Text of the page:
Charitable organizations and small businesses are entities that are commonly named as life insurance beneficiaries.
To name a charity as a beneficiary, you’ll likely need to show that you have a history of contributions to the organization. Also be sure to tell the organization that they are a beneficiary or else how will they know to collect the benefit if you die?
A business can be named as a beneficiary in buy-sell agreements and key-person insurance plans. Life insurance can be beneficial in many situations for a small business owner.
There are some situations in which it may be better to name a trust as a beneficiary to a life insurance policy instead of an individual.
Naming the trust instead of an individual may be best if your beneficiary:
- Is a minor
- Has special needs or a disability
- Has creditor issues
- Has alcohol or drug abuse problems
- Cannot be trusted with large sums of money.
With a trust, you can specify when and how much your loved one can receive. A trustee you choose manages the funds according to your wishes.
In the majority of cases, it’s not wise to name your estate as the life insurance beneficiary. It increases your overall taxable estate. In addition, money in an estate goes through probate court before your loved ones receive it.
However, if you do not name any beneficiaries or if your named beneficiary dies prior to or at the same time as you and you haven’t named any contingent beneficiaries, your estate is often the default beneficiary. This is why it’s recommended to designate at least one contingent beneficiary.
What information will I need?
When completing the beneficiary designation form, you’ll typically need the following information about your beneficiary:
- Full legal name
- Birth date
- Relationship to you
- Taxpayer ID number or SSN
But not all life insurance companies require the same information.
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Can I change my beneficiaries?
Yes, as policy owner, you can change your beneficiaries even after the policy is inforce (active). You can also change what percentage they receive.
Note: Beneficiaries cannot change their status on a policy. They can decline the payout if they want, but they cannot change the amount they receive. Nor can someone make themselves a beneficiary on a policy they aren’t named on. In addition, the insured and policy owner aren’t always the same person. Only a policy owner can name and change beneficiaries. The insured cannot (unless they are the policy owner as well).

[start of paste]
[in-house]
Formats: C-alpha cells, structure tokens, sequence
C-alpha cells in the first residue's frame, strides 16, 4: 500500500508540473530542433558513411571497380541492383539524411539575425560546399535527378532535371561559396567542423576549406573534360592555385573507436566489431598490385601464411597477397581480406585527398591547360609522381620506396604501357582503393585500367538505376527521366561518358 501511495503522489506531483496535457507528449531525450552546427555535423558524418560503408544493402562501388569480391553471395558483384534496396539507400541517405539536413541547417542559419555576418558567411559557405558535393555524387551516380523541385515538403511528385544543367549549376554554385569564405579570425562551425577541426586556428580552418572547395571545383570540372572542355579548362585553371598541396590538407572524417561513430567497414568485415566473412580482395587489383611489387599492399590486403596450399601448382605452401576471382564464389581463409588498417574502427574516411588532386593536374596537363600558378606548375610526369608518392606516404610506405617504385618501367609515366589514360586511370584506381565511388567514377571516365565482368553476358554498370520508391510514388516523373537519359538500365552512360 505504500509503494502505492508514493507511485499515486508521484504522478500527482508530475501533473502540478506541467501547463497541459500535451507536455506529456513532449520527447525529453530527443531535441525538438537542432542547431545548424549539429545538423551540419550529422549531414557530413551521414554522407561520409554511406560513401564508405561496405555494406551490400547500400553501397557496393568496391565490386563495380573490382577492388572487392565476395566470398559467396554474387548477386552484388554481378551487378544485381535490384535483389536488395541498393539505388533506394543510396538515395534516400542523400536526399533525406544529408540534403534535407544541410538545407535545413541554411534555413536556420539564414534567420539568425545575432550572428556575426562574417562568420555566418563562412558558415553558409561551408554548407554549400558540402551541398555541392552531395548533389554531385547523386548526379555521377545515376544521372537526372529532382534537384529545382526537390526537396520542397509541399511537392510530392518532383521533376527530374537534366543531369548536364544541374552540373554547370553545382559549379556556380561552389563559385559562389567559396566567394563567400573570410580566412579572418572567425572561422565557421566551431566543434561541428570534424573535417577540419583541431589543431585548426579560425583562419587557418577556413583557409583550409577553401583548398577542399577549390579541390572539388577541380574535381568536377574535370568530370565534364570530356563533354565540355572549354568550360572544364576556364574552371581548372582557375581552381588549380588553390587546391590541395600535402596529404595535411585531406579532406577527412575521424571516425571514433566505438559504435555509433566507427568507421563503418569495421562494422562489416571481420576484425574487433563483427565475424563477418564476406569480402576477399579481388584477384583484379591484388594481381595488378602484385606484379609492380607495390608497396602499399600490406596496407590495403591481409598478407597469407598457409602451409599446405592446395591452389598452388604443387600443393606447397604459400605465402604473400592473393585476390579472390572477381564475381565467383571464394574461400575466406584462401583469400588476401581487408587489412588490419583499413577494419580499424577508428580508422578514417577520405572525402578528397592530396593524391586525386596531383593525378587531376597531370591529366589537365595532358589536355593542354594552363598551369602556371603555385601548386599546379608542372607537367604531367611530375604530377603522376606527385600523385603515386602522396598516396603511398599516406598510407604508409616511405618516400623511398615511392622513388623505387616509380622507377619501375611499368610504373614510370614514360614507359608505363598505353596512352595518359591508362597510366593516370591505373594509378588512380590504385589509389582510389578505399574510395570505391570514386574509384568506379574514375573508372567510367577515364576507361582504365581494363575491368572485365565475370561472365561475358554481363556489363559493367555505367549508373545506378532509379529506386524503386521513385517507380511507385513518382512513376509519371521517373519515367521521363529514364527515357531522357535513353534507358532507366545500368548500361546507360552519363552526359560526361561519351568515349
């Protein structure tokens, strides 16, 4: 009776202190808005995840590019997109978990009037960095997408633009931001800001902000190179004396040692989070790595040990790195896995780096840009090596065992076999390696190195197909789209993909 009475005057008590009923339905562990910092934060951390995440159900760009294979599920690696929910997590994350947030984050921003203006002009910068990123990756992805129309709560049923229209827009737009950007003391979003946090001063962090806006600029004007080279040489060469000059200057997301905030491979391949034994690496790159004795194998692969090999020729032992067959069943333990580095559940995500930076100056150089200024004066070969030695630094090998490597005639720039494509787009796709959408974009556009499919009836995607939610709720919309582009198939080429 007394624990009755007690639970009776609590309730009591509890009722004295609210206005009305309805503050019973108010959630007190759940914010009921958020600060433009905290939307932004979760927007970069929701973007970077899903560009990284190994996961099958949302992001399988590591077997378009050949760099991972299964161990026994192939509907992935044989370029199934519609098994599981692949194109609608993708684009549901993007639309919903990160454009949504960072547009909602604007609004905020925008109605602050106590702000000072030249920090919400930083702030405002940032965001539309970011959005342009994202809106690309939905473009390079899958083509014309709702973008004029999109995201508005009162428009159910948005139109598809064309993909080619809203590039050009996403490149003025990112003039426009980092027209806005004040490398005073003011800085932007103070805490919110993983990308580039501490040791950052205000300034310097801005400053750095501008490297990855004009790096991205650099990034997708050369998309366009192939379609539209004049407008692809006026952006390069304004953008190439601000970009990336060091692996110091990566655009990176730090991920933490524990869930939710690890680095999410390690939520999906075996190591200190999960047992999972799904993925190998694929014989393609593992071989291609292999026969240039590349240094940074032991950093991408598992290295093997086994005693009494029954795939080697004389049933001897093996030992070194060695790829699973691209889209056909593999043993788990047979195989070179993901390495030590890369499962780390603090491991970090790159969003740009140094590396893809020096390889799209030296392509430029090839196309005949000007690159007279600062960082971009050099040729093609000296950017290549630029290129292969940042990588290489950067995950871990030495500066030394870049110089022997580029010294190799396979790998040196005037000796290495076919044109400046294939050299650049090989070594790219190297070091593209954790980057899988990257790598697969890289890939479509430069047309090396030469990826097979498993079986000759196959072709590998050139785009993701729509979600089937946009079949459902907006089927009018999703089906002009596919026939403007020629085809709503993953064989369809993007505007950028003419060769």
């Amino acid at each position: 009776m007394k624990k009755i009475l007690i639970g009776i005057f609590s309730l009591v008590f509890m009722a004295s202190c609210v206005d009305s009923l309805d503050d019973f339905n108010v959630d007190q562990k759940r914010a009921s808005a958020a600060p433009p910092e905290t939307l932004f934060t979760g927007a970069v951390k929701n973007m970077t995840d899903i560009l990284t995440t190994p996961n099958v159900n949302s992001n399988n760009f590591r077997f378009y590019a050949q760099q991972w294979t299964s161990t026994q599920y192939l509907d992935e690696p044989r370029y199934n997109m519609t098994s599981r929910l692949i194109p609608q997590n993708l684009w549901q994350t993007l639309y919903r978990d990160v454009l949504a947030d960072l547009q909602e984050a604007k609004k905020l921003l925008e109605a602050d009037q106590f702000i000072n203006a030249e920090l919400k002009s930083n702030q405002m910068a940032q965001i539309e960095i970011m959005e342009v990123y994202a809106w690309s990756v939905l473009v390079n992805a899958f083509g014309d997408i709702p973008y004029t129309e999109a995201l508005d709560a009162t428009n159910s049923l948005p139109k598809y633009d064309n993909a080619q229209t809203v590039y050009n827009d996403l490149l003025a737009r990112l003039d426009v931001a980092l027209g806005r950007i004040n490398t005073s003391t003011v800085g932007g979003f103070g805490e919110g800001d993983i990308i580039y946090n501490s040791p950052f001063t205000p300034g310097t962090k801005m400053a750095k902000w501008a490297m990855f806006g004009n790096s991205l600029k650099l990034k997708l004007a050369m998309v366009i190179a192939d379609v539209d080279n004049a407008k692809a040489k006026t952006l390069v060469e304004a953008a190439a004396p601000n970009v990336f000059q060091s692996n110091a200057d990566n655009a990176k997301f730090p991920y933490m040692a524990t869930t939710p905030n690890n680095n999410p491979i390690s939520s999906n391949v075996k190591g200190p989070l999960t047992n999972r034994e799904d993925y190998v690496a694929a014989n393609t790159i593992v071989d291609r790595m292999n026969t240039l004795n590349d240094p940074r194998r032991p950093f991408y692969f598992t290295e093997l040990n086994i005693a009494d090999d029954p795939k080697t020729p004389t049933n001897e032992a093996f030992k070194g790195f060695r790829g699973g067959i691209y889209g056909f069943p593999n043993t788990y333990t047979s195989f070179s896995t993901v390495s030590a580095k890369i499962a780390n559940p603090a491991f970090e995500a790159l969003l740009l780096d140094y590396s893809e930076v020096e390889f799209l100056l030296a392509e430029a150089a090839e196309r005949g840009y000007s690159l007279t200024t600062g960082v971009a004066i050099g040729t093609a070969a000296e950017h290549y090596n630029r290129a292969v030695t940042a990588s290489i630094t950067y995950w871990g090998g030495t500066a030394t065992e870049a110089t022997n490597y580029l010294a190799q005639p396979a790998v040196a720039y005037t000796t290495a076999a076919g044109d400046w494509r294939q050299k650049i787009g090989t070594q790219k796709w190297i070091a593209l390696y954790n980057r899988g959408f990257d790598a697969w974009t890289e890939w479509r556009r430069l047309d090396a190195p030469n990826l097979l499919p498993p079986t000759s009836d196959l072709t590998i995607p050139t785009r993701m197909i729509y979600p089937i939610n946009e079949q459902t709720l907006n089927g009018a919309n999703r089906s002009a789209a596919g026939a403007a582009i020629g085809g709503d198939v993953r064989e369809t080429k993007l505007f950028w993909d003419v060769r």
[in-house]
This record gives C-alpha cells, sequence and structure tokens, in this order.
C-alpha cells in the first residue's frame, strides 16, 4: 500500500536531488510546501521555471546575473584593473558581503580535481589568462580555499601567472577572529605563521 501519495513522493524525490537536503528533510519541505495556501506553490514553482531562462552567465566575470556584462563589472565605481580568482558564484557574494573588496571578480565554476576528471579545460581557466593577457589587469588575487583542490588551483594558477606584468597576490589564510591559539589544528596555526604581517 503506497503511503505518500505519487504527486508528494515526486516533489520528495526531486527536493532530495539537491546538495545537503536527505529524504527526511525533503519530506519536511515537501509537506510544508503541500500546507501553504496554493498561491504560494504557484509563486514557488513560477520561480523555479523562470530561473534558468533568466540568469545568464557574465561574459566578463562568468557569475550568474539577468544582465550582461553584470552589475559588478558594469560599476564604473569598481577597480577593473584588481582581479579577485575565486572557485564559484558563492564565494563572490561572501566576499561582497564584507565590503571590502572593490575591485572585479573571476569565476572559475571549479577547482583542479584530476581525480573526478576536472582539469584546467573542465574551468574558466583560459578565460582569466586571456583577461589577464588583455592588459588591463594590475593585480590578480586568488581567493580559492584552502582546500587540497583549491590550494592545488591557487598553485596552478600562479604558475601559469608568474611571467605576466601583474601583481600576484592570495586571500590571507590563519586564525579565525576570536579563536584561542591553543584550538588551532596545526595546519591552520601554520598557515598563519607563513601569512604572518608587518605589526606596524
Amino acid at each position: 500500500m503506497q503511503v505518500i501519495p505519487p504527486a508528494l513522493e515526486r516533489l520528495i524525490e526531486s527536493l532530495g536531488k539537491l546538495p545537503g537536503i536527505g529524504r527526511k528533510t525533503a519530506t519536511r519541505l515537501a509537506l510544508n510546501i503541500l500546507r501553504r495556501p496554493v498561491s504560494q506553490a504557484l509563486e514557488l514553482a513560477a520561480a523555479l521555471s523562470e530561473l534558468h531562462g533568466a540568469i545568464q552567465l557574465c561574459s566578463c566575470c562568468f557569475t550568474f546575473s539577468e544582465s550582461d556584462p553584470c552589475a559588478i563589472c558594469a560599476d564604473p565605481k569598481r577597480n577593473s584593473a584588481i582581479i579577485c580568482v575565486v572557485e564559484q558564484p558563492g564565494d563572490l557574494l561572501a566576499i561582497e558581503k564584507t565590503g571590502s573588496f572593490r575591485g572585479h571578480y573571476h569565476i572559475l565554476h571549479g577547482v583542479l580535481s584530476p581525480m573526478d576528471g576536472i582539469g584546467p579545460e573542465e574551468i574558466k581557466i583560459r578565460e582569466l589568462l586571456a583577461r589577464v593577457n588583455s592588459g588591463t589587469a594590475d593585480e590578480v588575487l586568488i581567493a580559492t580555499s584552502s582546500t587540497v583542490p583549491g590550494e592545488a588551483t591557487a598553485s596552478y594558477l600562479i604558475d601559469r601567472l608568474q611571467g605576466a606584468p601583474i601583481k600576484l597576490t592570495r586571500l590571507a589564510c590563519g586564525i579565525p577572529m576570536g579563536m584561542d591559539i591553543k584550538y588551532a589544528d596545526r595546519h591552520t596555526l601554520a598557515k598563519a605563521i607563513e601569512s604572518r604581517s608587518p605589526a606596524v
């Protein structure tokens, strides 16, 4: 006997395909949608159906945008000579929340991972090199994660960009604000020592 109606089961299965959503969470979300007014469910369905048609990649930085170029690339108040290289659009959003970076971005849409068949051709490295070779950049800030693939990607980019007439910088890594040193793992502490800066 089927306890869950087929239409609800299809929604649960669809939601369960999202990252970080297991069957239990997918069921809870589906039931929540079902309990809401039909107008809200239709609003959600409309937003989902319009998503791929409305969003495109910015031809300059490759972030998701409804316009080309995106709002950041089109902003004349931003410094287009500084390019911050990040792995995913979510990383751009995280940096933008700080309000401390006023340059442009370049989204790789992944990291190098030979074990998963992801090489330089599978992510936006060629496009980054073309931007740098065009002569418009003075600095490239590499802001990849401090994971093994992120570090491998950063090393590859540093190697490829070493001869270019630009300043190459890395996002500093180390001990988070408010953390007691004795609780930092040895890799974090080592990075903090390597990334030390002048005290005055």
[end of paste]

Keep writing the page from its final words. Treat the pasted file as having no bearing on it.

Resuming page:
Exceptions to the Rule
In most cases, a policy owner can change their beneficiaries at any time. However, if the beneficiary is declared revocable or if you reside in a community-property state then you cannot make changes so easily.
A common situation of a beneficiary being designated as irrevocable is in the case of divorce settlements. A court may judge that you need to keep your ex-spouse as a beneficiary due to alimony or child support responsibilities.
If you and your spouse reside in a community-property state and you purchase a life insurance policy while married and living in that state, your spouse may have legal rights to 50% of the death benefit, even if you do not list them as a beneficiary.
Changing your policy’s beneficiary is as easy as filling out a form and sending it to the insurance company. The tricky part is to remember to do so.
Because life brings many changes, we recommend you review your life insurance beneficiaries annually to ensure your policy is still aligned with your wishes and goals.
Mistakes to Avoid
To conclude, let’s review with a quick overview of things not to do when choosing life insurance beneficiaries.
- Don’t choose a minor as a beneficiary.
- Don’t name someone who receives needs-based government benefits, such as Medicaid or Supplement Security Income, as a beneficiary.
- Avoid the policy owner, insured, and beneficiary being three different people.
- Avoid naming only one beneficiary.
- Don’t forget to review and update your beneficiaries as needed.
Your beneficiaries will need to send in a claim for the benefit, but if they don’t know a policy exists, all of your planning to protect them will have been in vain.